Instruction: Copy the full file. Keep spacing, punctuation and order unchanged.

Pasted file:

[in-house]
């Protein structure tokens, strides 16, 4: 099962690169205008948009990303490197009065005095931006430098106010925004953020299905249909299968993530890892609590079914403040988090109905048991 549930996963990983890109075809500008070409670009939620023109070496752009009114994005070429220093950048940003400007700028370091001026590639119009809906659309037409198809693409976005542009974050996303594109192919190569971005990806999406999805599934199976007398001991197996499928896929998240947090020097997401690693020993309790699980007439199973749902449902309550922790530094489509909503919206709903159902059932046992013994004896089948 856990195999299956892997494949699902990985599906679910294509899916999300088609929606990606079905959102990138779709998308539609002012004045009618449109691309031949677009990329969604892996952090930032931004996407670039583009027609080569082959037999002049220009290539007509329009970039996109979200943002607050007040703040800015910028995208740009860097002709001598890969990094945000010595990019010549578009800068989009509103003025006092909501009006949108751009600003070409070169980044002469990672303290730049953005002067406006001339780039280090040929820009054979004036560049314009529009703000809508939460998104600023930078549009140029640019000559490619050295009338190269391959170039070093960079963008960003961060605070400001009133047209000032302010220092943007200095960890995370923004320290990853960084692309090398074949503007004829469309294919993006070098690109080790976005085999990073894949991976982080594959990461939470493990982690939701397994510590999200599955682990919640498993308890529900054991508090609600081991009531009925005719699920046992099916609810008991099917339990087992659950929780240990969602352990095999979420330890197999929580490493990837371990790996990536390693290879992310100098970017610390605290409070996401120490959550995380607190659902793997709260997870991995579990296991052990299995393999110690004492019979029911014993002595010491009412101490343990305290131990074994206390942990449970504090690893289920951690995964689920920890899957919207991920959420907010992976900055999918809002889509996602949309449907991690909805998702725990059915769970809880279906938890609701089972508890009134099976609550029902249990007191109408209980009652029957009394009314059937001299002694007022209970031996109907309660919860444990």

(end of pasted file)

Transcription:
[in-house]
């Protein structure tokens, strides 16, 4: 099962690169205008948009990303490197009065005095931006430098106010925004953020299905249909299968993530890892609590079914403040988090109905048991 549930996963990983890109075809500008070409670009939620023109070496752009009114994005070429220093950048940003400007700028370091001026590639119009809906659309037409198809693409976005542009974050996303594109192919190569971005990806999406999805599934199976007398001991197996499928896929998240947090020097997401690693020993309790699980007439199973749902449902309550922790530094489509909503919206709903159902059932046992013994004896089948 856990195999299956892997494949699902990985599906679910294509899916999300088609929606990606079905959102990138779709998308539609002012004045009618449109691309031949677009990329969604892996952090930032931004996407670039583009027609080569082959037999002049220009290539007509329009970039996109979200943002607050007040703040800015910028995208740009860097002709001598890969990094945000010595990019010549578009800068989009509103003025006092909501009006949108751009600003070409070169980044002469990672303290730049953005002067406006001339780039280090040929820009054979004036560049314009529009703000809508939460998104600023930078549009140029640019000559490619050295009338190269391959170039070093960079963008960003961060605070400001009133047209000032302010220092943007200095960890995370923004320290990853960084692309090398074949503007004829469309294919993006070098690109080790976005085999990073894949991976982080594959990461939470493990982690939701397994510590999200599955682990919640498993308890529900054991508090609600081991009531009925005719699920046992099916609810008991099917339990087992659950929780240990969602352990095999979420330890197999929580490493990837371990790996990536390693290879992310100098970017610390605290409070996401120490959550995380607190659902793997709260997870991995579990296991052990299995393999110690004492019979029911014993002595010491009412101490343990305290131990074994206390942990449970504090690893289920951690995964689920920890899957919207991920959420907010992976900055999918809002889509996602949309449907991690909805998702725990059915769970809880279906938890609701089972508890009134099976609550029902249990007191109408209980009652029957009394009314059937001299002694007022209970031996109907309660919860444990």